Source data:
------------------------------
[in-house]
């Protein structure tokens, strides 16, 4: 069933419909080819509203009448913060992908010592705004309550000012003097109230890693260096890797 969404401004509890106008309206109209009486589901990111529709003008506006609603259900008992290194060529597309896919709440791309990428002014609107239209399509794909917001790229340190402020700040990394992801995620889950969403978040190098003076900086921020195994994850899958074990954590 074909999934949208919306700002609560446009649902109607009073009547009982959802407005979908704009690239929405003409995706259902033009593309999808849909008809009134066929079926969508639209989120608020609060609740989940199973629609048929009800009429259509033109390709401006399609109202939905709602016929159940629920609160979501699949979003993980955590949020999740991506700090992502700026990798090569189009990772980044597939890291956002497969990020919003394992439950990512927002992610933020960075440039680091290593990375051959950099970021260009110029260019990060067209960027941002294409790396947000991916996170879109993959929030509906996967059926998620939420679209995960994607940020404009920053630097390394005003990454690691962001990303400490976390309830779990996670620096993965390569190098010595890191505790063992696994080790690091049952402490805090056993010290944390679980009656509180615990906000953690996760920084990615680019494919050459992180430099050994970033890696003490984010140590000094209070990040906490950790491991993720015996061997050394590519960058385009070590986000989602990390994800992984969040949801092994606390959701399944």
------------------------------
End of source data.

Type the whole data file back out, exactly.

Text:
[in-house]
């Protein structure tokens, strides 16, 4: 069933419909080819509203009448913060992908010592705004309550000012003097109230890693260096890797 969404401004509890106008309206109209009486589901990111529709003008506006609603259900008992290194060529597309896919709440791309990428002014609107239209399509794909917001790229340190402020700040990394992801995620889950969403978040190098003076900086921020195994994850899958074990954590 074909999934949208919306700002609560446009649902109607009073009547009982959802407005979908704009690239929405003409995706259902033009593309999808849909008809009134066929079926969508639209989120608020609060609740989940199973629609048929009800009429259509033109390709401006399609109202939905709602016929159940629920609160979501699949979003993980955590949020999740991506700090992502700026990798090569189009990772980044597939890291956002497969990020919003394992439950990512927002992610933020960075440039680091290593990375051959950099970021260009110029260019990060067209960027941002294409790396947000991916996170879109993959929030509906996967059926998620939420679209995960994607940020404009920053630097390394005003990454690691962001990303400490976390309830779990996670620096993965390569190098010595890191505790063992696994080790690091049952402490805090056993010290944390679980009656509180615990906000953690996760920084990615680019494919050459992180430099050994970033890696003490984010140590000094209070990040906490950790491991993720015996061997050394590519960058385009070590986000989602990390994800992984969040949801092994606390959701399944």